Economists salute finance minister

rp_2436507487.jpgParliament – Economists saluted Finance Minister Nhlanhla Nene for containing state spending and debt in his first medium-term budget on Wednesday, but opposition parties faulted him for not doing more to stem waste.

Wits economist Kenneth Creamer said that with growth lagging at 1.4 percent of GDP, fiscal stimulus risked becoming counter-productive by pushing up national debt to unacceptable levels.

“Nene appears to have a clear grasp of this problem, and he has signalled a clear intention to change the fiscal policy stance from stimulus to consolidation.

“This is not an easy task and will require determined action by government, and clear communication with all stakeholders in South Africa,” he added.

He forecast that this implied tax increases early next year – when Nene tables his first full budget – because the sale of non-strategic state assets alone would not swell the revenue coffers sufficiently.

“In the context of an ongoing low rate of economic growth, increased tax revenues will require a broadening of the tax base, increased tax compliance and morality, and, possibly, increased tax rates on consumption and wage earners, particularly high wage earners,” he said.

“Such tax increases will pose difficulties and adjustments for South Africans, but as Nene has indicated, such a step may be essential if the country is to avoid falling into a debt trap.”

Deloitte economist Kay Walsh interpreted Nene’s comments on tax as a pointer that the overall tax burden on wealthy individuals will be increased.

“This could either be in the form of increased tax rates for high-income earners, or higher and/or additional ‘wealth taxes’ such as capital gains tax, luxury vehicle tax, etc,” she said.

Walsh said Nene took a strong stance on the need to urgently put in place measures intended to restore ailing public finances to health.

“It is clear that the forecast economic recovery is going to take much longer than previously anticipated, with GDP growth now only expected to reach three percent in 2017 (previously 2015).”

Democratic Alliance parliamentary leader Mmusi Maimane said given this climate, Nene needed to announce more drastic measures to help South Africa match the growth achieved by other African nations.

“Other African countries are growing at a higher rate than us… and this tells you there is something wrong that we are doing, not simply an economic climate that we are in,” he said.

United Democratic Movement Chief Whip Nqabayomzi Kwankwa agreed.

“We would have liked to hear him place emphasis more on what they intend doing on dealing with wasteful expenditure,” he said.

Inkatha Freedom Party leader Mangosuthu Buthelezi expressed concern about the poor growth outlook and the lack of job stimulus. He commended Nene for trying to curb spending by, among other measures, withdrawing funding for vacant civil service posts.

“This is a good thing, but a drop in the ocean,” he said.

The Freedom Front Plus said it doubted Nene’s assertion that the mid-term budget marked a turning point for the country.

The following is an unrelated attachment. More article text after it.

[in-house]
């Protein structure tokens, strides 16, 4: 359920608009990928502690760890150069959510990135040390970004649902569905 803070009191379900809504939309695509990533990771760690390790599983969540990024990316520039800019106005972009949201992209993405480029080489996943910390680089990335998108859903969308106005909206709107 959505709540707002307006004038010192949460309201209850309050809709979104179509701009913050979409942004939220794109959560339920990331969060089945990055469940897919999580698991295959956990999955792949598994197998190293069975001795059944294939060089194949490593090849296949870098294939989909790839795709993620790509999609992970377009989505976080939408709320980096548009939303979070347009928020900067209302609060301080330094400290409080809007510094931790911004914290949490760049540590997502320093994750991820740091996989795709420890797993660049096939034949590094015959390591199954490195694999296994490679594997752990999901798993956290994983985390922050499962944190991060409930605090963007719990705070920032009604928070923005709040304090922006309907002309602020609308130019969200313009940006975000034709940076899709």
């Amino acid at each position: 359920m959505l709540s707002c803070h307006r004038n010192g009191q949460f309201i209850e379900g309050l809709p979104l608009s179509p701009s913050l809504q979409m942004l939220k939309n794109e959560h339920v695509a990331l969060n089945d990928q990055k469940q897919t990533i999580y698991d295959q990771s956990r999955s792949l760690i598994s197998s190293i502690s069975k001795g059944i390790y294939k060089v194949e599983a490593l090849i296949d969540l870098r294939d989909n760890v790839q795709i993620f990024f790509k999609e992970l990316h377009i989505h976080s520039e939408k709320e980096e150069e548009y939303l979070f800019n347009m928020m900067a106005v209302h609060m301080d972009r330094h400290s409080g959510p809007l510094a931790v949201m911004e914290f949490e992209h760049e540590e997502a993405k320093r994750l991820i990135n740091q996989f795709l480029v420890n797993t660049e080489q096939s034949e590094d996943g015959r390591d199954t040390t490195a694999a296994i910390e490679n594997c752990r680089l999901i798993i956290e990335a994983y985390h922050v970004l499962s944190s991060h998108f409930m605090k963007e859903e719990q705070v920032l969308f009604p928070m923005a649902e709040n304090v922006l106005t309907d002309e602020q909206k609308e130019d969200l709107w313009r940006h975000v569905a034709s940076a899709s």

“I would like more figures, more honesty, tell us what the problems are and then surely some solutions,” party leader Pieter Mulder said outside Parliament after Nene tabled the Medium-Term Budget Policy Statement.

“He went broadly over it. He admits that the growth rate came down to 1.4 percent. That’s very serious. He also admits there is a shortage in revenue, and then he did some cuts; that’s good, but he ends up with… about R1.3 billion that he could cut.”

Mulder said this was too little, and suggestions of tax increases were worrying.

“That’s not good for the economy and the overall growth rate.”

But the ANC said the minister managed to find the right balance between containing state spending and protecting the needs of the country’s poor majority.

“I think that balance has been very, very important,” party treasurer Zweli Mkhize said.

“Having looked at what the minister could have done, I think they have been able to give a very frank picture of the difficult economic situation for South Africans, and that’s what we need.”

The Economic Freedom Fighters said Nene should have tackled tax evasion by big mining companies as part of his stated aim of stabilising public finances.

“Government should deal more with the issue of base erosion and capital shifting and transfer pricing because that is stealing millions of rands from South Africa… ,” Economic Freedom Fighters Chief Whip Floyd Shivambu said.

“Nothing is being done in that regard. They pretend like everything is fine while there is a crisis of resource theft and tax avoidance.”

Creamer praised Nene for opening the way for a range of increased private sector investment initiatives, such as special economic zones, independent power projects, co-generation power projects, and renewable energy projects.

But he added: “While being absolutely necessary, increased investment is unlikely to be sufficient, given the scale and historical damage wrought by South Africa’s structural unemployment problem.

“Redistributive activities, including quality public education and public health services, as well as social security safety nets, are all necessary for stability and social cohesion.”

Sapa

 

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